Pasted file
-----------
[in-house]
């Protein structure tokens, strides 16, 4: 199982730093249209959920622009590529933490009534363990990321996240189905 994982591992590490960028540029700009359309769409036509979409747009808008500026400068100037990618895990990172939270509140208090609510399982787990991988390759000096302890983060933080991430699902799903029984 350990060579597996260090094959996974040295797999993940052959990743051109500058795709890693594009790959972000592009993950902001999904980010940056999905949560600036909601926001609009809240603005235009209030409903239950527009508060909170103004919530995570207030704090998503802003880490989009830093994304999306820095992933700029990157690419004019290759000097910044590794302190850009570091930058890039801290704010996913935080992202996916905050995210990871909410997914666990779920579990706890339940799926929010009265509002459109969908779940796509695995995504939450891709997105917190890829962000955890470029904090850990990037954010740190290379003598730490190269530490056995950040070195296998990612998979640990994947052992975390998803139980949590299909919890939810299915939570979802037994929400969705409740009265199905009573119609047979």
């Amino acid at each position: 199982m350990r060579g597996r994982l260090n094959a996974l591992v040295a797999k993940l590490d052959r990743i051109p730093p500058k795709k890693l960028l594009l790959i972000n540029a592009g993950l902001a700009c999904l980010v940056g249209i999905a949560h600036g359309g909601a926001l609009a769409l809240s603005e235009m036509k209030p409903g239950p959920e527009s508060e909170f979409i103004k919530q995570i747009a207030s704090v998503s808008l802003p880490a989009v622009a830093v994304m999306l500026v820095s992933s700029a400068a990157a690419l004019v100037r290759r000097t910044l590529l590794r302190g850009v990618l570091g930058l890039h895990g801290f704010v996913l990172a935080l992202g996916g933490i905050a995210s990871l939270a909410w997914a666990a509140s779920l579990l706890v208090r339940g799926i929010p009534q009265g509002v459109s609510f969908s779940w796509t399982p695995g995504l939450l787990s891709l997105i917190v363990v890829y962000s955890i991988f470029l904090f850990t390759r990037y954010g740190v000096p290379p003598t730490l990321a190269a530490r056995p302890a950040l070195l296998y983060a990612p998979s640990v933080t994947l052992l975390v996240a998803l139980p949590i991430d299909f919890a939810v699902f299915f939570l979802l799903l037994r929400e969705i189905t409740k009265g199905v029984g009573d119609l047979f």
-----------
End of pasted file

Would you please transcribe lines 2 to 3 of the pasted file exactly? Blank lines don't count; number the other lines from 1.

């Protein structure tokens, strides 16, 4: 199982730093249209959920622009590529933490009534363990990321996240189905 994982591992590490960028540029700009359309769409036509979409747009808008500026400068100037990618895990990172939270509140208090609510399982787990991988390759000096302890983060933080991430699902799903029984 350990060579597996260090094959996974040295797999993940052959990743051109500058795709890693594009790959972000592009993950902001999904980010940056999905949560600036909601926001609009809240603005235009209030409903239950527009508060909170103004919530995570207030704090998503802003880490989009830093994304999306820095992933700029990157690419004019290759000097910044590794302190850009570091930058890039801290704010996913935080992202996916905050995210990871909410997914666990779920579990706890339940799926929010009265509002459109969908779940796509695995995504939450891709997105917190890829962000955890470029904090850990990037954010740190290379003598730490190269530490056995950040070195296998990612998979640990994947052992975390998803139980949590299909919890939810299915939570979802037994929400969705409740009265199905009573119609047979």
């Amino acid at each position: 199982m350990r060579g597996r994982l260090n094959a996974l591992v040295a797999k993940l590490d052959r990743i051109p730093p500058k795709k890693l960028l594009l790959i972000n540029a592009g993950l902001a700009c999904l980010v940056g249209i999905a949560h600036g359309g909601a926001l609009a769409l809240s603005e235009m036509k209030p409903g239950p959920e527009s508060e909170f979409i103004k919530q995570i747009a207030s704090v998503s808008l802003p880490a989009v622009a830093v994304m999306l500026v820095s992933s700029a400068a990157a690419l004019v100037r290759r000097t910044l590529l590794r302190g850009v990618l570091g930058l890039h895990g801290f704010v996913l990172a935080l992202g996916g933490i905050a995210s990871l939270a909410w997914a666990a509140s779920l579990l706890v208090r339940g799926i929010p009534q009265g509002v459109s609510f969908s779940w796509t399982p695995g995504l939450l787990s891709l997105i917190v363990v890829y962000s955890i991988f470029l904090f850990t390759r990037y954010g740190v000096p290379p003598t730490l990321a190269a530490r056995p302890a950040l070195l296998y983060a990612p998979s640990v933080t994947l052992l975390v996240a998803l139980p949590i991430d299909f919890a939810v699902f299915f939570l979802l799903l037994r929400e969705i189905t409740k009265g199905v029984g009573d119609l047979f």